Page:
Why Would WHO Ban A Journalist Reporting On Ebola?

The World Health Organization inadvertently copied BuzzFeed on an email about blacklisting one of the outlet's reporters. But why did it ban her?

Why Would WHO Ban A Journalist Reporting On Ebola?
Getty Images / Larry Busacca

So, this is a he said/she said story that's turned out to raise some legitimate ethical questions. 

The World Health Organization apparently blacklisted one of BuzzFeed's reporters — and accidentally let that slip in an email exchange with another BuzzFeed reporter. 

Now, yes BuzzFeed is listicles galore, but the outlet has also been working to beef up its in-depth news. 

"And so we wanted to be tracking that, be covering that." That's Jina Moore. She's an award-winning journalist for BuzzFeed and has been in West Africa covering the deadly Ebola outbreak for months. (Video via International Women's Media Foundation

According to one leaked email from the World Health Organization, "Jina Moore ... on two occasions reported inaccurately and when in Liberia was trying to enter WHO/MoH meetings without permit." (Via Twitter / @MiriamElder

But in an exclusive statement to The Washington Post, BuzzFeed's Editor-in-Chief Ben Smith defended Moore, calling her "One of the sharpest, most humane and important voices on the Ebola crisis."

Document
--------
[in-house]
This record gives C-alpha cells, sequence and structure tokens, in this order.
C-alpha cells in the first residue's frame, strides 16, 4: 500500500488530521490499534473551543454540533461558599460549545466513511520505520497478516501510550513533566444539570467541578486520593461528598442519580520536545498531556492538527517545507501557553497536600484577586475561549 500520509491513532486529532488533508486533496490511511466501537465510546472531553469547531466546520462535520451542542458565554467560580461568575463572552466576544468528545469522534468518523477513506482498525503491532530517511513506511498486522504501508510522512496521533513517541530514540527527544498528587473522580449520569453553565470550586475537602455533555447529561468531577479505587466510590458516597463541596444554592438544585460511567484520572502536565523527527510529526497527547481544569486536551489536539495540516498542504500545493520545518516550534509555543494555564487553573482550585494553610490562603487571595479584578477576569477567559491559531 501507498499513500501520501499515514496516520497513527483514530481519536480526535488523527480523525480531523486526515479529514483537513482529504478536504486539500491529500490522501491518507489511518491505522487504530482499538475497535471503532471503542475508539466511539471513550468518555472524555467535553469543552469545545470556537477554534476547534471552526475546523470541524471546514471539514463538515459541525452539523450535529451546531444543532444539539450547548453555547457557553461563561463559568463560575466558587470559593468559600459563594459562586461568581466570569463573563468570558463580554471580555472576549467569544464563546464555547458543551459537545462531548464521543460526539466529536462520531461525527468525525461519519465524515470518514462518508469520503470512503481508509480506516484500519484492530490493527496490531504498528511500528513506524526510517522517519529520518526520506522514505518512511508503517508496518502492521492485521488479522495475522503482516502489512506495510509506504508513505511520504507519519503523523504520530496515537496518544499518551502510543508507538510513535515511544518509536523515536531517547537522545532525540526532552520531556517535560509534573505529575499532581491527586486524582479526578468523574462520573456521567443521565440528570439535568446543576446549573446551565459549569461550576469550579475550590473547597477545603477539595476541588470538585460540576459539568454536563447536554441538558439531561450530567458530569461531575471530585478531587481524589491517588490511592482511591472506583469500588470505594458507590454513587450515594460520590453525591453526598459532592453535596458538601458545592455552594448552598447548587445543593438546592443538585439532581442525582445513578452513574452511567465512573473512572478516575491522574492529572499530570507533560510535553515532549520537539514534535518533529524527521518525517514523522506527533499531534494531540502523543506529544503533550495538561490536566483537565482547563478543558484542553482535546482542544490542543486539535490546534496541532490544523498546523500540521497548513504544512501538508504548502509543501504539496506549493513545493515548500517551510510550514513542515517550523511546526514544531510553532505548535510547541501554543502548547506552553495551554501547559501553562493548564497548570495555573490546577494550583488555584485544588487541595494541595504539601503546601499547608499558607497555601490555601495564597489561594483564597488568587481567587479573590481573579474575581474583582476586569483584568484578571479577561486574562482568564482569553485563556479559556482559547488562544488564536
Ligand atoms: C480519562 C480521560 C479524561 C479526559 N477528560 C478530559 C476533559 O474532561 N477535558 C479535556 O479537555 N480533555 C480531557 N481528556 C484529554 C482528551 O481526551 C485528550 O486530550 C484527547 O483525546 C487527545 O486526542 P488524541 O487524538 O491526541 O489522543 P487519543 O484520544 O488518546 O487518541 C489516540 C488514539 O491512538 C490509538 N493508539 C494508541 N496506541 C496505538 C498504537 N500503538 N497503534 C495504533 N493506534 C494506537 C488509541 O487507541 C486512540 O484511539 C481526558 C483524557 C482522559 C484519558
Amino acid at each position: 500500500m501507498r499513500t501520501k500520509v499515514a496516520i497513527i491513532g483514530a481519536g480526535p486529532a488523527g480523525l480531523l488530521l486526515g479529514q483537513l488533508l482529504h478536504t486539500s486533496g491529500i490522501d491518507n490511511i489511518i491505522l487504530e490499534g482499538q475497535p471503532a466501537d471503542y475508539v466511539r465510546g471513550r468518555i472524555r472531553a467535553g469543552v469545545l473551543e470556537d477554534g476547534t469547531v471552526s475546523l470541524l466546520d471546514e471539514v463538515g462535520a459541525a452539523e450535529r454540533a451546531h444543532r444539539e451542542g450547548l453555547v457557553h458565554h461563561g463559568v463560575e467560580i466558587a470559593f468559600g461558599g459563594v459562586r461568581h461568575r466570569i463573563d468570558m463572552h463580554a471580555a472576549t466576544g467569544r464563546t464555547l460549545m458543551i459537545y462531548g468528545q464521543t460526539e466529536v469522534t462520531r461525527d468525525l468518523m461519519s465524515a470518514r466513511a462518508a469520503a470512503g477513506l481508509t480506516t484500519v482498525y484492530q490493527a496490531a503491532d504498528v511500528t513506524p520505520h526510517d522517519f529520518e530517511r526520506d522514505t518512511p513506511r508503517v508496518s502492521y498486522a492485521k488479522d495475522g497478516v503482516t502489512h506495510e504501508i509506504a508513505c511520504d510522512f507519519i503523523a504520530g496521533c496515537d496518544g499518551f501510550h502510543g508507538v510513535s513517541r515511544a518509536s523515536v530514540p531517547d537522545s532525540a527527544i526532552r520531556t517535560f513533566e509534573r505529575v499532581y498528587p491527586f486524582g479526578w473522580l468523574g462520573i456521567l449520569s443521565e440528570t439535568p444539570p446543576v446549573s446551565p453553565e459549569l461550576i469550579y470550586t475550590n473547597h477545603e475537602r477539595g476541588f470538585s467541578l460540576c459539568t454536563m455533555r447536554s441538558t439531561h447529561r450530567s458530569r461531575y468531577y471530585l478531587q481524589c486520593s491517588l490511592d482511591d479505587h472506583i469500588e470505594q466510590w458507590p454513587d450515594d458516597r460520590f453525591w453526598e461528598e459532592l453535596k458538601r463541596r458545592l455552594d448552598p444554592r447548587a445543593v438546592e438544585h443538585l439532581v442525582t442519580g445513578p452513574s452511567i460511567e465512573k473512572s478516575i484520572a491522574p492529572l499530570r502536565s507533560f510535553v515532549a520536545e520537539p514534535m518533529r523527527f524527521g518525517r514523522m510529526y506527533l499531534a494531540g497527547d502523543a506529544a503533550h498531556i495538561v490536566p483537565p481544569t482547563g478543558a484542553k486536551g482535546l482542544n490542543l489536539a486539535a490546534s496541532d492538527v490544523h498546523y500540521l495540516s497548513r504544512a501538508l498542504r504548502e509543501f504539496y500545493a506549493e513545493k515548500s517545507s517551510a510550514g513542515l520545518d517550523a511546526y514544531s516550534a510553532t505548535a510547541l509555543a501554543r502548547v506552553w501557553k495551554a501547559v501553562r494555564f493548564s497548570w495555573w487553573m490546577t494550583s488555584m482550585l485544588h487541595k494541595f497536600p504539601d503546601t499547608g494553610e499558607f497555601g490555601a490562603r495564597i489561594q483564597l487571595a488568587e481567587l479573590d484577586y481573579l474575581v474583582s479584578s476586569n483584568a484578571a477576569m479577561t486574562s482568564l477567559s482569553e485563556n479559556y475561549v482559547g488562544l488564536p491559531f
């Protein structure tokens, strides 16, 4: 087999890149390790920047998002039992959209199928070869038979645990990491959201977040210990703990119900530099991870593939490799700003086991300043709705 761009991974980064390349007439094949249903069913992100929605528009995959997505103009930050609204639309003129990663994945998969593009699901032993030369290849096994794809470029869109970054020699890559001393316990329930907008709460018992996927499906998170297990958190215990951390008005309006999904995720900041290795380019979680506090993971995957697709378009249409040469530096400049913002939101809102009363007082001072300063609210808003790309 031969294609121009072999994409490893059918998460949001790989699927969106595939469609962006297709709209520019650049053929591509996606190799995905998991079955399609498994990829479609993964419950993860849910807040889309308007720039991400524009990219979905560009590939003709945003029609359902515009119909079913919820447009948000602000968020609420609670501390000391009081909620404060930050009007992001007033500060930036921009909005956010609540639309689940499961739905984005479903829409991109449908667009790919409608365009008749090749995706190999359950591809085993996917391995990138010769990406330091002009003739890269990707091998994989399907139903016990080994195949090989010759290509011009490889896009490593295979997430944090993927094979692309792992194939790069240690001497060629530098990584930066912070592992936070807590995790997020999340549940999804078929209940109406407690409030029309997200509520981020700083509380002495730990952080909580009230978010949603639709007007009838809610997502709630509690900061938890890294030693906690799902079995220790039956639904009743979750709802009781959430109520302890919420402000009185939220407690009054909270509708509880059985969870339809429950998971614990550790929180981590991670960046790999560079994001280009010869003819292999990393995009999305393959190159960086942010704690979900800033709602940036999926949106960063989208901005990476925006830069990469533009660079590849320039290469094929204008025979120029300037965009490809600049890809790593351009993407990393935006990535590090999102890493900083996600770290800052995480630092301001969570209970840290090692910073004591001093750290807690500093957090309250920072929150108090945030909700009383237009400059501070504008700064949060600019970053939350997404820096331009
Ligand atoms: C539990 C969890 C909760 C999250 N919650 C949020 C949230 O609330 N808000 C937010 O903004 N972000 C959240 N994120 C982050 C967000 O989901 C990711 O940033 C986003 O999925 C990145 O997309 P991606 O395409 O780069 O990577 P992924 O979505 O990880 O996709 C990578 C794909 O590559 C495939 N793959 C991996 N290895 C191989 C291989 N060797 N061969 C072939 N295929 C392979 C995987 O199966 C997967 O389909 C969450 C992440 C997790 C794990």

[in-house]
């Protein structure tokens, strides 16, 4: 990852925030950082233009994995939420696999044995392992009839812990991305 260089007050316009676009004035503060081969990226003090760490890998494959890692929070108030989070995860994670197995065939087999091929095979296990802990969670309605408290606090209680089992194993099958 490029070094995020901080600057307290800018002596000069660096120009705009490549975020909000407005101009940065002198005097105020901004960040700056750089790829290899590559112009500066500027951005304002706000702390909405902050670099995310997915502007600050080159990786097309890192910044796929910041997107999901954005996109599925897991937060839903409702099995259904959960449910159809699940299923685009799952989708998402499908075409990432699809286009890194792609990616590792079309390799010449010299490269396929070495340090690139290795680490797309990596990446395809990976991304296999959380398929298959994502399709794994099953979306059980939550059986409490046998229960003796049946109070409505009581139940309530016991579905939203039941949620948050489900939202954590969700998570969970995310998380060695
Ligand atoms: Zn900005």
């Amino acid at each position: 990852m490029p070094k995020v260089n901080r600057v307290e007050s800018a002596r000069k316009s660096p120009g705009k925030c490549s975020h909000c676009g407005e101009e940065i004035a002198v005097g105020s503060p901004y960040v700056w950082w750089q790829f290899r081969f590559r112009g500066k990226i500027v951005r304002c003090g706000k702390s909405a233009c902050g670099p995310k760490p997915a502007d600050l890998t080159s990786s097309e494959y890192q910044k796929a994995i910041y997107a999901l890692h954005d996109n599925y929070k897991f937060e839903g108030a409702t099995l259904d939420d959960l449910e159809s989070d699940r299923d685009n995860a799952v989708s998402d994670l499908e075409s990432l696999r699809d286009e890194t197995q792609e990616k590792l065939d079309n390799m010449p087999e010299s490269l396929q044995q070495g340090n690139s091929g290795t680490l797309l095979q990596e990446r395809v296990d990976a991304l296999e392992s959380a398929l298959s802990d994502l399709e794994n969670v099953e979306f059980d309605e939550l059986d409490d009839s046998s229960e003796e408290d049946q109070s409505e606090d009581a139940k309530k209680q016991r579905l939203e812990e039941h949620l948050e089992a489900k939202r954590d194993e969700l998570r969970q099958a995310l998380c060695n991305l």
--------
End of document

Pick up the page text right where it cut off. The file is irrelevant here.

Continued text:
And the health agency never noted these alleged inaccuracies. Moore has contributed to a slew of 80-plus stories for BuzzFeed.

The Poyner Institute even got involved in the mess and as of Friday afternoon reported the agency has agreed to work with BuzzFeed, and Moore, again.

The World Health Organization's director of communications told Mashable the agency only bans organizations that have broken an embargo and said BuzzFeed has never done so. Although she didn't respond to an email about Moore's supposed blacklisting, she did show Mashable a distribution list that included Moore.

But if those emails hadn't been exposed, Moore conceivably could've remained blacklisted by the organization as a whole or someone in the organization — arguably a disservice to the concerned public reading her articles.